Tuesday, January 30, 2018

DNA Adventures- What a Week!

Is it "Time to Spit or Get Off the Pot" for you too?  This is one of the chapter headings in the book Swabbed and Found by Frank Billingsley, Chief Meterologist for KPRC Channel 2 in Houston.  We had a huge turnout for Frank's presentation to the Bay Area Genealogical Society last Saturday.  We got to meet Frank in person and hear his tale of "An Adopted Man's DNA Journey to Discover His Family Tree.

Frank explained how he wanted to use the double helix and the family tree as a metaphorical image of his process of discovery.  He showed his original hand drawn concept image in his slide show.  The cover art shows that the double helix is a ladder that enables you to climb your family tree.

I have been climbing the DNA ladder to my family tree too.  My Italian DNA matches have been especially intriguing.  Italian-Americans are becoming increasingly involved with DNA testing because of the high degree of difficulty in conducting genealogical research in Italian records. And it is not just Italian-Americans that are fueling the DNA rage. Frank Billingsley cited the fact that 1.5 million DNA kits were sold by Ancestry.com in advance of Christmas this year.  

Here is one of my favorite quotes from a December Wired magazine article about this DNA buying frenzy:

Between Black Friday and Cyber Monday, leading personal genomics company AncestryDNA sold about 1.5 million testing kits designed to provide insights into your ethnicity and familial connections. That’s like 2,000 gallons of saliva—enough to fill a modest above-ground swimming pool with the genetic history of every person in the city of Philadelphia.

I was part of that DNA gift giving as I purchased several kits to distribute to key members on our family tree.  I had to contact Ancestry.com this week because one of my relatives was having trouble producing saliva to fill the tube.  They offered the following tips on how to facilitate the process of obtaining the saliva sample:

  1. Find a food that is appealing or tempting and have the person look at it or smell it while attempting to salivate; 
  2. The appearance or smell of a lemon often works for others who have had this problem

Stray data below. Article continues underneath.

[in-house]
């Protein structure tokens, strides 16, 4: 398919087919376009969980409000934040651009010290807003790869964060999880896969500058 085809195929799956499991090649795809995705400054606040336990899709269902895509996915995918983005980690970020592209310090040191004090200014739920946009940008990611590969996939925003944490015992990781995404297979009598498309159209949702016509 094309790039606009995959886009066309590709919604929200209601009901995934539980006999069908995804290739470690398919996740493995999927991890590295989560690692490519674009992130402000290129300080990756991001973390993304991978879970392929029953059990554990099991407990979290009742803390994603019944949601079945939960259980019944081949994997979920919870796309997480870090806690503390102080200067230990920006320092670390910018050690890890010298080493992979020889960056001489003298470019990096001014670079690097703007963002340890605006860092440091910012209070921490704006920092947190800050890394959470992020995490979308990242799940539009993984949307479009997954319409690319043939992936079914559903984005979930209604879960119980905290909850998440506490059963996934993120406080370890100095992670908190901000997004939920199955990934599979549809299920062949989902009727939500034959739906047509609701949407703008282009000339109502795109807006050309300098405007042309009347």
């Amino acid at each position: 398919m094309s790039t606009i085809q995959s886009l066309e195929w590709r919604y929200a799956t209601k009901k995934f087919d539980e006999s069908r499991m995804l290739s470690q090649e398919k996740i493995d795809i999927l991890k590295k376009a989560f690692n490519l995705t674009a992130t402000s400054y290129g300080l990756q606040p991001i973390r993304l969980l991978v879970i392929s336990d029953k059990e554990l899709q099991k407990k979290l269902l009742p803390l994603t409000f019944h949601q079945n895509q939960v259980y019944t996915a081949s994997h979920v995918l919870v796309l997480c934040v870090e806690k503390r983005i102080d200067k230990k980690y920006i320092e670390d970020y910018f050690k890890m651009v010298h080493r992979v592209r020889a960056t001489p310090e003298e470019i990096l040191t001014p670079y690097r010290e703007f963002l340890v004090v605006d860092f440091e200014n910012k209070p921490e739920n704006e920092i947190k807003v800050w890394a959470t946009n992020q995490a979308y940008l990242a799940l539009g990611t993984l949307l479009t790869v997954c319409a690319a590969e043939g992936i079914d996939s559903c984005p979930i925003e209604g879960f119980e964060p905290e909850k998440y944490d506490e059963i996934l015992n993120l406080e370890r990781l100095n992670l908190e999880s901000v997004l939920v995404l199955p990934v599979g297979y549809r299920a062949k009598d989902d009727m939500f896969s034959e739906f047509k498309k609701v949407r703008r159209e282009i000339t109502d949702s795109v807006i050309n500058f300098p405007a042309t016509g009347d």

3. Place a small amount of white sugar on the tongue. 

DNA testing is only valuable when it is combined with conventional genealogical research.  You cannot fully evaluate the meaning of a DNA match without a family tree to compare to your own. I have been busy contacting my Italian DNA matches. I have been copying their information into my tree so I can figure out our connection.  I am especially interested in other family trees which appear to have precise birth dates for their Italian ancestors.  This is indicative of someone that has a useful source of information.  For example, I found a family tree which contained useful information on the Roccaforte family that was posted by a woman from Florida.  Here was her response when I contacted her:

Subject: Roccaforte Family
From: Louise 
Jan 20, 2018
Hello Nick,
I was surprised to receive your message. Yours is the first I've received through Ancestry.
My grandfather (my mother's father) was Francesco DiGiorgio and his mother, my great, great grandmother, was Salvatora Roccaforte who married Angelo DiGiorgio. Together they had 9 children.
It looks like Salvatora Roccaforte's father was Rosario Roccaforte and his wife is Alfia Grasso. So that would be my 3rd Great Grandparents and we may be related if this is your family. How are you related to Rosario & Alfia?
In my notes I show that Rosario & Alfia had 4 children. Salvatora female, Cirino male, Vincenza female and Giuseppa female.
I have more information with some birth dates and marriages. Its been a long time since I worked on my Ancestry, so I'm a bit rusty. One of my first cousins paid someone to work on the DiGiorgio lineage so I have a booklet that includes the information I wrote above. If you feel that this would be helpful, I could either make hard copies or scan and send to you.
You are welcome to respond to me directly at my personal email. Take care.

She emailed me copies of the research that was done and I was able to find birth, marriage and death records which substantiated what she told me.  I was also able to reveal the names of the parents of her ancestor and get one generation closer to discovering our common ancestors. But the thing that really struck me about her response was that I was the first person to contact her on Ancestry.

My correspondence with Louise has been very rewarding.  She shared her experience of growing up in Omaha and gave me details of her trip to Lentini and Carlentini a few years back.  I was able to use her information to create a virtual Roccaforte family reunion.  So the bottom line is make those contacts through Ancestry.com.  There is always more to the story and it will only be revealed if you make the contact.

Tuesday, January 23, 2018